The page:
The government wants to put half of all new IT spending through small IT suppliers – doubling the previous target that was designed to break the oligopoly of major system integrators that dominate Whitehall IT.
The ambitious new objective was revealed in the Cabinet Office’s latest report on progress to put 25% of government spending through small and medium-sized enterprises (SMEs) across all areas of purchasing, by 2015.
The new figure for IT was hidden away on page 16 of the 35-page report, and said: “Our ambition is that at least 50% of spend on new government IT flows to SMEs directly and in the supply chain. In exceptional cases where large IT contracts are required, we will expect at least 25% of the supply chain of those contracts to go to SMEs.”
Until recently, 80% of central government IT work was undertaken by just 18 large suppliers, according to the National Audit Office.
But through initiatives such as the G-Cloud framework, SME suppliers are starting to win more business as the new IT leadership regime in the Cabinet Office enforces limits on the size of Whitehall IT contracts. Over 60% of the £31m sales through G-Cloud have gone to SMEs so far.
The traditional large IT suppliers are also being strongly encouraged to use more SMEs as subcontractors in their work. The Cabinet Office report cites HP as one example.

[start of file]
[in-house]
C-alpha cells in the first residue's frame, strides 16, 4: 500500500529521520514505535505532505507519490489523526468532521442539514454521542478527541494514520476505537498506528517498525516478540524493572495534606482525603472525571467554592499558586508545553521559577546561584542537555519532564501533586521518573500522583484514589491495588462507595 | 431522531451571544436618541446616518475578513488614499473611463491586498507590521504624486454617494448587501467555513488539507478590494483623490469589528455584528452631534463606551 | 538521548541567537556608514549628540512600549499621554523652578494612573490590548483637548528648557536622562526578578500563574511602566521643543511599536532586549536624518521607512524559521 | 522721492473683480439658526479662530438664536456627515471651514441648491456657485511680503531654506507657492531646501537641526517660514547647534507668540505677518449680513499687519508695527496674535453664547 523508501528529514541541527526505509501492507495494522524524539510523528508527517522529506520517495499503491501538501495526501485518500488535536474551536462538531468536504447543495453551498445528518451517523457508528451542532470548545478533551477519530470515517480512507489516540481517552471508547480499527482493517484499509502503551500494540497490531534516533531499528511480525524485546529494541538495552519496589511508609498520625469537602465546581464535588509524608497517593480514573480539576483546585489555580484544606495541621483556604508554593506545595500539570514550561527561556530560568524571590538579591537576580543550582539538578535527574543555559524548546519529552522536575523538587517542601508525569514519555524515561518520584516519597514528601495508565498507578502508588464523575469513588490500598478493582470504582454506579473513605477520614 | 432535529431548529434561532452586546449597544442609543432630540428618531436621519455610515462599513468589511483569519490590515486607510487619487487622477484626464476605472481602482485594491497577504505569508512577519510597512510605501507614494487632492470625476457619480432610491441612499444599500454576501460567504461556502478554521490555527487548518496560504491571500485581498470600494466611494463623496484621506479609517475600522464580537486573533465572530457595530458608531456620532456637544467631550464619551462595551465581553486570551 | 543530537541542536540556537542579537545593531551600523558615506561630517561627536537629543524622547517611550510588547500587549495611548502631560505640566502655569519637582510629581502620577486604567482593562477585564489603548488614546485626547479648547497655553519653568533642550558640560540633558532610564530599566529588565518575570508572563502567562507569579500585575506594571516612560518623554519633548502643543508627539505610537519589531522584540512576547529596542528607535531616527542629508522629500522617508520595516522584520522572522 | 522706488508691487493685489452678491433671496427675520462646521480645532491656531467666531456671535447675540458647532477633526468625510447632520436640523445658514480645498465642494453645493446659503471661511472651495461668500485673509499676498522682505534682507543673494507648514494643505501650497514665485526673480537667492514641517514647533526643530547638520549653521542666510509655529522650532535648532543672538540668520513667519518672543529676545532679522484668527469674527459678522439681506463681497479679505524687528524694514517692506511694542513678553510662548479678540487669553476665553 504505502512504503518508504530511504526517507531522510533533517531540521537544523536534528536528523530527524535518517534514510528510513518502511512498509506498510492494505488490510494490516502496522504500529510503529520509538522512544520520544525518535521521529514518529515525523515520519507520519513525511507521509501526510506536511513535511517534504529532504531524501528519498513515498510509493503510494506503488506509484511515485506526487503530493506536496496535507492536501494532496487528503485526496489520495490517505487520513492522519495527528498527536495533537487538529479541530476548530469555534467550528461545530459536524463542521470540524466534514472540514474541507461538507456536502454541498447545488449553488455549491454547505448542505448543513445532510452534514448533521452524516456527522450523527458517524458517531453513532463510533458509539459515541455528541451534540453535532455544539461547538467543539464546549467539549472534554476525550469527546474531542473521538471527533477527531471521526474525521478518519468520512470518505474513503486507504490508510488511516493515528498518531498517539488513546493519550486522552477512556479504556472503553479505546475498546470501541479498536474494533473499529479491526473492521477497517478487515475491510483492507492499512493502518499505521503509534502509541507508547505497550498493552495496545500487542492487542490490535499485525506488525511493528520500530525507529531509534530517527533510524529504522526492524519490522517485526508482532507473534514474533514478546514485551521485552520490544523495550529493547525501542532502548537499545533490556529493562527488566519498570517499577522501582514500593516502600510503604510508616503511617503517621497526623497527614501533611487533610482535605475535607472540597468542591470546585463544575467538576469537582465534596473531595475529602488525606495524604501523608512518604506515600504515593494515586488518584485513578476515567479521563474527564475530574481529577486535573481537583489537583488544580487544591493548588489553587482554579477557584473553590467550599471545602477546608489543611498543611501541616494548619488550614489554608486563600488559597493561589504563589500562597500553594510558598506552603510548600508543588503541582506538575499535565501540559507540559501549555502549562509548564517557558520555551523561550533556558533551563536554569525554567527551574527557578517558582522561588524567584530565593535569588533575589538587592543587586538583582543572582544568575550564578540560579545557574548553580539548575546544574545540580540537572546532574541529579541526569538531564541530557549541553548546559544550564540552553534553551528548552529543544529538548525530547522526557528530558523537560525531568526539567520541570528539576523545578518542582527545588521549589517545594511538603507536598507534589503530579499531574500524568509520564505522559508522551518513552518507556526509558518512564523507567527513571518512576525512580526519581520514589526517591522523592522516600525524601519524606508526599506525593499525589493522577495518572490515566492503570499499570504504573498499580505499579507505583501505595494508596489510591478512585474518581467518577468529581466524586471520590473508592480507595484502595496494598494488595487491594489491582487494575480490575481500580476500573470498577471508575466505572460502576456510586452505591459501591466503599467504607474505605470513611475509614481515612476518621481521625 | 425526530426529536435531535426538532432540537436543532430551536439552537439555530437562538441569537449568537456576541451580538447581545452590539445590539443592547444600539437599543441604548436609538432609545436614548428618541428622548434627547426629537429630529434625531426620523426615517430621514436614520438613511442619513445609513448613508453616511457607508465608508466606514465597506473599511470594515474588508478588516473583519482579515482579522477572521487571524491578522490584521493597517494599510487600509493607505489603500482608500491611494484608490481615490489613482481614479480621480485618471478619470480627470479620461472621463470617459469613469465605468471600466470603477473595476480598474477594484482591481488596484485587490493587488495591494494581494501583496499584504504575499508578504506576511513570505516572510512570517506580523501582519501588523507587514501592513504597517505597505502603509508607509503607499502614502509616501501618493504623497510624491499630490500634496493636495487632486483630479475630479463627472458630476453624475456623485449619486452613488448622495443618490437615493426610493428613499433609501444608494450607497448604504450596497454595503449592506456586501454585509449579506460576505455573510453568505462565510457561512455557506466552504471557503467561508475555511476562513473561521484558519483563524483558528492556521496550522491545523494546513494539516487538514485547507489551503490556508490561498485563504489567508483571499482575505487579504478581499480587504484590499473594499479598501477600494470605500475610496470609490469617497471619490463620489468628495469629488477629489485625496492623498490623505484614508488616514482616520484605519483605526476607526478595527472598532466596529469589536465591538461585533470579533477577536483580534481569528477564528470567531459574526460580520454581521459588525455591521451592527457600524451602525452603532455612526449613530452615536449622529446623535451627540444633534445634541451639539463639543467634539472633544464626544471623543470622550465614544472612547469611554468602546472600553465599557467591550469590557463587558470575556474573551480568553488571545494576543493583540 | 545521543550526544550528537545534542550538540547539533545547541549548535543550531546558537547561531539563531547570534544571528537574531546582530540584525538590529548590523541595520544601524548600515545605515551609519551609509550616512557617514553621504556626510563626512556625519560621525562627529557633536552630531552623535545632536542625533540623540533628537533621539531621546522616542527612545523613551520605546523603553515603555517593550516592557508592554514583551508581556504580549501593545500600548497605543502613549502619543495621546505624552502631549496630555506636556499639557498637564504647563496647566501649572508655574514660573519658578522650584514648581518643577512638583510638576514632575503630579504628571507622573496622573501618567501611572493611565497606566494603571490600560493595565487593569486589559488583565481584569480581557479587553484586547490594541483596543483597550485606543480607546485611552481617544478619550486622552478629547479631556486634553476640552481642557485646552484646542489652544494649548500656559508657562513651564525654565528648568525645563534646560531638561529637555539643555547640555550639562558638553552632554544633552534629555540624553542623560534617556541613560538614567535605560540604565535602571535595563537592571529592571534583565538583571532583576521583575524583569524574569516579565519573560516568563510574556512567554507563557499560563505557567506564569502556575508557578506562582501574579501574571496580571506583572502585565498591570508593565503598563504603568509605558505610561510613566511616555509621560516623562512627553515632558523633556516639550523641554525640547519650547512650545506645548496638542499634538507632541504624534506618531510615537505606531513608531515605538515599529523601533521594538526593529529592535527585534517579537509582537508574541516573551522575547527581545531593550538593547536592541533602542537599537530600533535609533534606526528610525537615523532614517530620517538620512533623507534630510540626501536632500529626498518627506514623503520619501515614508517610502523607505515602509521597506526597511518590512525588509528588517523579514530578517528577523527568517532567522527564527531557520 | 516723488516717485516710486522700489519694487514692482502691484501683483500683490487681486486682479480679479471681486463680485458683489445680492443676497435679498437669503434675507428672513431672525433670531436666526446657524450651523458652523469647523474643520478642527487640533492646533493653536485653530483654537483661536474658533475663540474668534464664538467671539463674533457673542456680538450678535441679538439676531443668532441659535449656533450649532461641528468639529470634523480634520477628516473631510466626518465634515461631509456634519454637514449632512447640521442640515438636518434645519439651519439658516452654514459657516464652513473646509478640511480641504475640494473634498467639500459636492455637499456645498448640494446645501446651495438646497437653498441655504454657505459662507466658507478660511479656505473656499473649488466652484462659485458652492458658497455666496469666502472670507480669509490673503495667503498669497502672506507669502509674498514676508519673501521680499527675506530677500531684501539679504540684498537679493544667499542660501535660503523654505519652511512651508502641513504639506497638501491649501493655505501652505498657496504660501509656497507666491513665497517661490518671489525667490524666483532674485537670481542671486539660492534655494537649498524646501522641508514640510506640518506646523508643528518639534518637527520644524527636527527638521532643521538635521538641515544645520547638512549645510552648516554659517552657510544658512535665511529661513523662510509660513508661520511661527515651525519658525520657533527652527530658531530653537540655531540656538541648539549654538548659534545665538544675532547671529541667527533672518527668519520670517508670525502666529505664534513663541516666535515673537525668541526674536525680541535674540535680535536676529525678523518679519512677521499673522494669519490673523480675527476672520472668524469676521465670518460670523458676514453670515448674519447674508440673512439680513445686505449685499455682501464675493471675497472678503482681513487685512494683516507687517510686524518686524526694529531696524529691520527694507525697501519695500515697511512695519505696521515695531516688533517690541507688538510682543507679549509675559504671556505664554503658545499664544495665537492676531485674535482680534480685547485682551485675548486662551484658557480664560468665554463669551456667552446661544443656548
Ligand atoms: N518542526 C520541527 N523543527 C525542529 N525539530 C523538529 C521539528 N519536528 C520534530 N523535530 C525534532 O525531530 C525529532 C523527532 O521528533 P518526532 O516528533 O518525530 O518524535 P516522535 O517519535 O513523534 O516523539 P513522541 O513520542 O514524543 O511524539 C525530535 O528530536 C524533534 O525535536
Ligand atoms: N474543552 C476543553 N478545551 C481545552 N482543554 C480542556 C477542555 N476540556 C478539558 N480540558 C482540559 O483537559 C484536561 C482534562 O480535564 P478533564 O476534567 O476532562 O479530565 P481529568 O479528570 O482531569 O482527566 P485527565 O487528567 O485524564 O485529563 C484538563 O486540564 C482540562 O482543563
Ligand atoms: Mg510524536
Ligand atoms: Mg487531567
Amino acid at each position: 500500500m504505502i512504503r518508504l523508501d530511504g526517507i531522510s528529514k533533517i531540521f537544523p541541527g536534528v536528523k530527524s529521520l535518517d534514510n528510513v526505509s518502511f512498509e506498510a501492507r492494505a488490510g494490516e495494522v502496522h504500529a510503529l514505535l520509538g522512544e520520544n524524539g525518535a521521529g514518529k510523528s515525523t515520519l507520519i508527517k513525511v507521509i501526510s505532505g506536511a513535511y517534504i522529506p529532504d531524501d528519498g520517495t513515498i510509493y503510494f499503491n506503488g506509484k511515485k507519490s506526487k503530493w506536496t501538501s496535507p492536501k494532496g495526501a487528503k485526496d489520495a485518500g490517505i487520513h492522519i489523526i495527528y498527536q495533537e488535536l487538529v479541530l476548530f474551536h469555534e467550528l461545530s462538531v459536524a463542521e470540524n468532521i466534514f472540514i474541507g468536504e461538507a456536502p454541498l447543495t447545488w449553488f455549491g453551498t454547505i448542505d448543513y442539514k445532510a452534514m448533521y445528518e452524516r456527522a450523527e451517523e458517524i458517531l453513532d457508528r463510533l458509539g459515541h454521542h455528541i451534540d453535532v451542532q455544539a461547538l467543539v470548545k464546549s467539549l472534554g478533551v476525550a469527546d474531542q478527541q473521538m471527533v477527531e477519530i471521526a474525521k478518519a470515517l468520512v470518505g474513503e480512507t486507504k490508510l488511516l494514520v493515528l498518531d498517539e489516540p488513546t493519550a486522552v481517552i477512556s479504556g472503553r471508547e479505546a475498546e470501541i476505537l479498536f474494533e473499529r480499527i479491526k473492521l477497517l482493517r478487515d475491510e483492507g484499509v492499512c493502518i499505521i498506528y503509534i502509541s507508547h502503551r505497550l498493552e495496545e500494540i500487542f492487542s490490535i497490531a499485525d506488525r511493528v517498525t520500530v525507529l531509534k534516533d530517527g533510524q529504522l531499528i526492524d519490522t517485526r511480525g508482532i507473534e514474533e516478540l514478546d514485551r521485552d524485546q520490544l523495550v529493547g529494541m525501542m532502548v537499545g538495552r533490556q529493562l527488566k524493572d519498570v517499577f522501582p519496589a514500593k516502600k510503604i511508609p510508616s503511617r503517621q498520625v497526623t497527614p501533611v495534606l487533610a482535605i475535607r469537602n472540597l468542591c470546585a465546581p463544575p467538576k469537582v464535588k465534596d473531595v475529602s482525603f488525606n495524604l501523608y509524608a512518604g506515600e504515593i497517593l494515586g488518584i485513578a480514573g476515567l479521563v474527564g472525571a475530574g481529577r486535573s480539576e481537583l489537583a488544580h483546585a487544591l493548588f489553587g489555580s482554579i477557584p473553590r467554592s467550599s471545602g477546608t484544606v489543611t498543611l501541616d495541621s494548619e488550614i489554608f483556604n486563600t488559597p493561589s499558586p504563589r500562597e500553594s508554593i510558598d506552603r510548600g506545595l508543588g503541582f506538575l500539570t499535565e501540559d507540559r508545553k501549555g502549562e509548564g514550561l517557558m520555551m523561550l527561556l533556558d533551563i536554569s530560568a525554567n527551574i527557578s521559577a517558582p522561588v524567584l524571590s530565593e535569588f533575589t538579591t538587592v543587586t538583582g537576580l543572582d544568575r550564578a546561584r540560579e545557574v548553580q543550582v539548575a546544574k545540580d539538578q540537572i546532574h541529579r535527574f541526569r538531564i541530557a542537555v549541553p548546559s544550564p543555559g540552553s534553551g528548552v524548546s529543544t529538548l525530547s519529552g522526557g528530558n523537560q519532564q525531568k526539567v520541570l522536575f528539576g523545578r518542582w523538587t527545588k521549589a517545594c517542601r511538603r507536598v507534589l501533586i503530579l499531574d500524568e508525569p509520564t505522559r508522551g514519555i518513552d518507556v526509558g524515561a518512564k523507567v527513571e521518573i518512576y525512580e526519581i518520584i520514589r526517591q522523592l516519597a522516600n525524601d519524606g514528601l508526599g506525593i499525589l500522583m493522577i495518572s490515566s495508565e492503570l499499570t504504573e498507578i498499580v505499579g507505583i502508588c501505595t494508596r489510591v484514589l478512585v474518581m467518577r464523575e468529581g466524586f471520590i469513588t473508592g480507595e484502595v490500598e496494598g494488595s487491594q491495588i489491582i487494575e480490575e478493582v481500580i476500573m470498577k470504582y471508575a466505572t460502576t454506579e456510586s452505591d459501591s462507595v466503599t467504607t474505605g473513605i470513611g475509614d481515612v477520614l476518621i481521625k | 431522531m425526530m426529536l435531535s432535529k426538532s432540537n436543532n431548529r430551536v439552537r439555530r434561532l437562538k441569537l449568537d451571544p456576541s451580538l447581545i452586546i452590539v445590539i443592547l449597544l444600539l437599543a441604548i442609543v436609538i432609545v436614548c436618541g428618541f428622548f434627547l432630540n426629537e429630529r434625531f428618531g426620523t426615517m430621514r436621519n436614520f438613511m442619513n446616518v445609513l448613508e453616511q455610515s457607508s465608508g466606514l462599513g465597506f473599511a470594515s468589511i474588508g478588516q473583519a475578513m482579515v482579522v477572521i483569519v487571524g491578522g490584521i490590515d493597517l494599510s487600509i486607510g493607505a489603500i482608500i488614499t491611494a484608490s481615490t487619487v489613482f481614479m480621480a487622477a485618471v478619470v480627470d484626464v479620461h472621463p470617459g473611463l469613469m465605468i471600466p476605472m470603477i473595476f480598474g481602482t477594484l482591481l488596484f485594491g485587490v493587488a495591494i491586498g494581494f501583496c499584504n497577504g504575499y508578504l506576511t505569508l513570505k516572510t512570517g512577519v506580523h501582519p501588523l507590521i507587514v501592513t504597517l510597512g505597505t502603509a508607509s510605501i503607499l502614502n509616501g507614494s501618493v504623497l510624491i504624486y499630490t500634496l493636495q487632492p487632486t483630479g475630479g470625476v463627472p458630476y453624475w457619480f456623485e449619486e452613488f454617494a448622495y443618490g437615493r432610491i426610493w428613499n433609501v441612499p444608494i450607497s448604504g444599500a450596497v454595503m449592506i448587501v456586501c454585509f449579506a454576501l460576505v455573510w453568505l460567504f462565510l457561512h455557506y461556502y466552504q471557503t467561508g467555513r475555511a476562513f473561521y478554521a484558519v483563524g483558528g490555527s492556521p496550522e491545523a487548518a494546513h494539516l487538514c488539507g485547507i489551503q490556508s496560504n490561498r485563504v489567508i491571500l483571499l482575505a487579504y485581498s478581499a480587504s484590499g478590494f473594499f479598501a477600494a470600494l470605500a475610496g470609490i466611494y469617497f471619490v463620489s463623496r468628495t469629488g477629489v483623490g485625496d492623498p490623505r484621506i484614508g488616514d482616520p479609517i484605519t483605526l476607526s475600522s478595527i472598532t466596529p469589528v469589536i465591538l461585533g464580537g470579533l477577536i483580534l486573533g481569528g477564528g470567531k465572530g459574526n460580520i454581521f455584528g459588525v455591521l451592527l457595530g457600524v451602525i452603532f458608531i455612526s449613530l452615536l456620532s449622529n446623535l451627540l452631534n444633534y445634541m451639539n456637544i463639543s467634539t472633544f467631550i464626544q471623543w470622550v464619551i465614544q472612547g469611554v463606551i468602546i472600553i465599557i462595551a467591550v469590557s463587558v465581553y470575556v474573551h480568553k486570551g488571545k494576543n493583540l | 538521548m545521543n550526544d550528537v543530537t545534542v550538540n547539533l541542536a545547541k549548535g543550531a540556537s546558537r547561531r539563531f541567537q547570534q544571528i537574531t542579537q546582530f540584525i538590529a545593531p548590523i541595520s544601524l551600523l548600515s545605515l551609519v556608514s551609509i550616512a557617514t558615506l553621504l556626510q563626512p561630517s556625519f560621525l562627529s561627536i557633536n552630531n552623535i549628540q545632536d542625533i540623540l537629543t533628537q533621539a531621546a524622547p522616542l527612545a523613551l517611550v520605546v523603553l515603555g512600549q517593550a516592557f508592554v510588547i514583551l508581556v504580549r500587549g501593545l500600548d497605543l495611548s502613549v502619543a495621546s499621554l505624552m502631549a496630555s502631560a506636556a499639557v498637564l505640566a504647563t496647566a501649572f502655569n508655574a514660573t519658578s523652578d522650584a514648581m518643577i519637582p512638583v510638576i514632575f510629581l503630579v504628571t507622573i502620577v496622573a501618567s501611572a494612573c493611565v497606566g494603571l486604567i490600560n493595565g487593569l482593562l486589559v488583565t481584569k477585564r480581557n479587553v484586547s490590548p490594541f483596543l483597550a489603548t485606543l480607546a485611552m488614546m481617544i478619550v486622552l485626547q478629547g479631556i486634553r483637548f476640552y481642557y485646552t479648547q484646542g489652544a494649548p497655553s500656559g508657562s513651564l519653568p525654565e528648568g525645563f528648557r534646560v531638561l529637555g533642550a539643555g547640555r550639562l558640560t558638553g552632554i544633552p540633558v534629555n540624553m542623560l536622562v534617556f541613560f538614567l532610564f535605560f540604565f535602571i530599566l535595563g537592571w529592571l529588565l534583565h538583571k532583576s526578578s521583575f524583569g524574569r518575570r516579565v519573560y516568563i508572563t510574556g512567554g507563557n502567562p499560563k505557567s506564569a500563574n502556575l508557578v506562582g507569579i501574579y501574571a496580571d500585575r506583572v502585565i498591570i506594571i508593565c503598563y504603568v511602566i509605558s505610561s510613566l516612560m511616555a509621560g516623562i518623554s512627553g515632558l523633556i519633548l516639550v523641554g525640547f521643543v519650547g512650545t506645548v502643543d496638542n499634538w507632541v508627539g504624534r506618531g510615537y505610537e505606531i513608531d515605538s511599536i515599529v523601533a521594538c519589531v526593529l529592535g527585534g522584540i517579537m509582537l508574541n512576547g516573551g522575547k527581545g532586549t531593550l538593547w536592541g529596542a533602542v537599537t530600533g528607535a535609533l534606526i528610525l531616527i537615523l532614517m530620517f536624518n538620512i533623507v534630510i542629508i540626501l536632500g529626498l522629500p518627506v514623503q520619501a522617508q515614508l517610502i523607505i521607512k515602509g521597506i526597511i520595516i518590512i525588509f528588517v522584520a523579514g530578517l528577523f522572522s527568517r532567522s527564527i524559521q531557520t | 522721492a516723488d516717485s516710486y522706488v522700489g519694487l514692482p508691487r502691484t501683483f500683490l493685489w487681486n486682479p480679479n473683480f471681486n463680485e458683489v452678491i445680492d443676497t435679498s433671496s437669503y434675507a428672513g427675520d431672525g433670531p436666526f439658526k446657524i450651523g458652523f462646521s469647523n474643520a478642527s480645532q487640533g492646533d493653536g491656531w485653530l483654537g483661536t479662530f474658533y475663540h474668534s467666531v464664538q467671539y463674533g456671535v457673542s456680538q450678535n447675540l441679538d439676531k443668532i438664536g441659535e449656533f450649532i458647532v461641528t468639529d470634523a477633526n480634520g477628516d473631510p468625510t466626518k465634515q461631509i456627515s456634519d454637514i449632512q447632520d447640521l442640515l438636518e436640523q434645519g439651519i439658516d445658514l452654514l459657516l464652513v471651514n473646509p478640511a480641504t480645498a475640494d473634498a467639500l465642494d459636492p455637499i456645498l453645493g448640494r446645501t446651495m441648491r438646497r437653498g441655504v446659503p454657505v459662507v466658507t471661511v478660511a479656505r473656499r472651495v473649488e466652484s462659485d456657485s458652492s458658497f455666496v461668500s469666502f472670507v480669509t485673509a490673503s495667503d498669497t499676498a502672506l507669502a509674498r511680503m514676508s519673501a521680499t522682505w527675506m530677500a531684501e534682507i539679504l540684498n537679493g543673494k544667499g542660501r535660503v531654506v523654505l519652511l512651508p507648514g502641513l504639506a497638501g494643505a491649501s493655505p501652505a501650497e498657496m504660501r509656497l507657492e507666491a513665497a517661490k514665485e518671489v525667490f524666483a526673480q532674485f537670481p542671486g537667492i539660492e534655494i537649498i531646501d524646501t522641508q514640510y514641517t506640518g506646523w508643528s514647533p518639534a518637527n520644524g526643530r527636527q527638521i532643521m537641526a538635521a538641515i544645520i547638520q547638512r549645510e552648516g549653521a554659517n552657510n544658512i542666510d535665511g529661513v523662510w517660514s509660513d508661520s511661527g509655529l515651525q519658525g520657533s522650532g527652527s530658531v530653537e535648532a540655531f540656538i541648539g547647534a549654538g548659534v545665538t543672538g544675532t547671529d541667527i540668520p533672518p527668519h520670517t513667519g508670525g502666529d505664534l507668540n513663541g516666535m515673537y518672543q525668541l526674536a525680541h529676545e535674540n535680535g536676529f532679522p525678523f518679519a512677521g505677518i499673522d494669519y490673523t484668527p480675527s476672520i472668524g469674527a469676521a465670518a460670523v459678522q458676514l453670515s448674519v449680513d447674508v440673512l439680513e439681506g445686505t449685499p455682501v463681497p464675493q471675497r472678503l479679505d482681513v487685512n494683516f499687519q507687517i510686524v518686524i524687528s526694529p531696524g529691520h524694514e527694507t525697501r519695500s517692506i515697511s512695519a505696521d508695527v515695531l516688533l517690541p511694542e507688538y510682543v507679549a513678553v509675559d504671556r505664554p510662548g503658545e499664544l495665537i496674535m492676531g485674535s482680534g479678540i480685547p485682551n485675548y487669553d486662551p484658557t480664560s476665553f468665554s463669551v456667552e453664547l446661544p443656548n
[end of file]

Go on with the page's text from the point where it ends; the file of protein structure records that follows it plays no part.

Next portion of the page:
“HP has made a commitment to grow the amount of business it places with SMEs by the end of 2013, and has set targets to increase the value of goods and services bought from UK SMEs by 50% and an additional 150 SME partners engaged to its supplier network,” said the report.
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The Cabinet Office also confirmed its intent that most of the big outsourcing deals due to expire by 2015 will not be extended, in favour of new deals with multiple smaller providers.
“Central government spends £7bn a year on IT, with the majority of the largest contracts that make up this spend coming to an end in 2014-15. We have made sure that the barriers to entry that government put in the way of small businesses have been lifted,” said the report.
“Competition in procurements will be encouraged, with no like-for-like extensions to existing contracts. Programmes will be disaggregated for commercial purposes – broken down into components supported by the market to enable many suppliers to bid. This will open the door to new vendors to bid for government business.”
The report cited an example of a Home Office IT contract where an SME supplier won a deal after charging 83% less than a comparable proposal from a large systems integrator.
Overall, the government’s direct SME spend across all its procurement – not just IT - increased from £3bn in 2009-2010, representing 6.5% of spending, to £4.5bn in 2012-2013, which is 10.5% of the total.
“These figures are encouraging, but clearly more needs to be done to reach our 25% aspiration,” said Chloe Smith MP, minister for political and constitutional reform.
“We are clearer about the task ahead; we have much better data than in the past, and through our ongoing engagement with SMEs a better idea of the ‘roadblocks’ remaining that we need to tackle.”
However, four government departments – Culture, Media & Sport; Work & Pensions; Justice; and the Home Office – decreased their total spending with SMEs in the past year.